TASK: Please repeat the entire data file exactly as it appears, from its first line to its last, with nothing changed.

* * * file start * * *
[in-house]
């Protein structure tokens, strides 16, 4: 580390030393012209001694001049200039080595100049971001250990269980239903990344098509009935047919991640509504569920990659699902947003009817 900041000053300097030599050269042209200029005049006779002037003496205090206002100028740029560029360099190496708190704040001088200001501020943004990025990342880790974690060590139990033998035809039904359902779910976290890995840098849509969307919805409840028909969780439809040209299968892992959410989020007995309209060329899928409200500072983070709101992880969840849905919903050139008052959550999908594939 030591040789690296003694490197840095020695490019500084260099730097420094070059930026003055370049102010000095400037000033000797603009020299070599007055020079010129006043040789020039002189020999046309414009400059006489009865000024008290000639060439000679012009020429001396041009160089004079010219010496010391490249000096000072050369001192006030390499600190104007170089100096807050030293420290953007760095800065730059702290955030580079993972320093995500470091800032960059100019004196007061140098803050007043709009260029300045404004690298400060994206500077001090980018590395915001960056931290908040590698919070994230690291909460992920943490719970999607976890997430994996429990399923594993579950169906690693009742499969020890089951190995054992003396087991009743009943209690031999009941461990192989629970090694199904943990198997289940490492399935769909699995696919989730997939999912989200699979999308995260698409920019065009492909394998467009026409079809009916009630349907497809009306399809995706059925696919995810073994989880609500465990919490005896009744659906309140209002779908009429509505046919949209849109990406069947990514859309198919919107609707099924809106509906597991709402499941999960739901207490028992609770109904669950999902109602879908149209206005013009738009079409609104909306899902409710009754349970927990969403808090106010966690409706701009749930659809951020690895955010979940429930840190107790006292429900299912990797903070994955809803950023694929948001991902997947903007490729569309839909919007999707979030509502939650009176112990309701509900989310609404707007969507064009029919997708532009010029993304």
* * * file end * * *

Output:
[in-house]
């Protein structure tokens, strides 16, 4: 580390030393012209001694001049200039080595100049971001250990269980239903990344098509009935047919991640509504569920990659699902947003009817 900041000053300097030599050269042209200029005049006779002037003496205090206002100028740029560029360099190496708190704040001088200001501020943004990025990342880790974690060590139990033998035809039904359902779910976290890995840098849509969307919805409840028909969780439809040209299968892992959410989020007995309209060329899928409200500072983070709101992880969840849905919903050139008052959550999908594939 030591040789690296003694490197840095020695490019500084260099730097420094070059930026003055370049102010000095400037000033000797603009020299070599007055020079010129006043040789020039002189020999046309414009400059006489009865000024008290000639060439000679012009020429001396041009160089004079010219010496010391490249000096000072050369001192006030390499600190104007170089100096807050030293420290953007760095800065730059702290955030580079993972320093995500470091800032960059100019004196007061140098803050007043709009260029300045404004690298400060994206500077001090980018590395915001960056931290908040590698919070994230690291909460992920943490719970999607976890997430994996429990399923594993579950169906690693009742499969020890089951190995054992003396087991009743009943209690031999009941461990192989629970090694199904943990198997289940490492399935769909699995696919989730997939999912989200699979999308995260698409920019065009492909394998467009026409079809009916009630349907497809009306399809995706059925696919995810073994989880609500465990919490005896009744659906309140209002779908009429509505046919949209849109990406069947990514859309198919919107609707099924809106509906597991709402499941999960739901207490028992609770109904669950999902109602879908149209206005013009738009079409609104909306899902409710009754349970927990969403808090106010966690409706701009749930659809951020690895955010979940429930840190107790006292429900299912990797903070994955809803950023694929948001991902997947903007490729569309839909919007999707979030509502939650009176112990309701509900989310609404707007969507064009029919997708532009010029993304």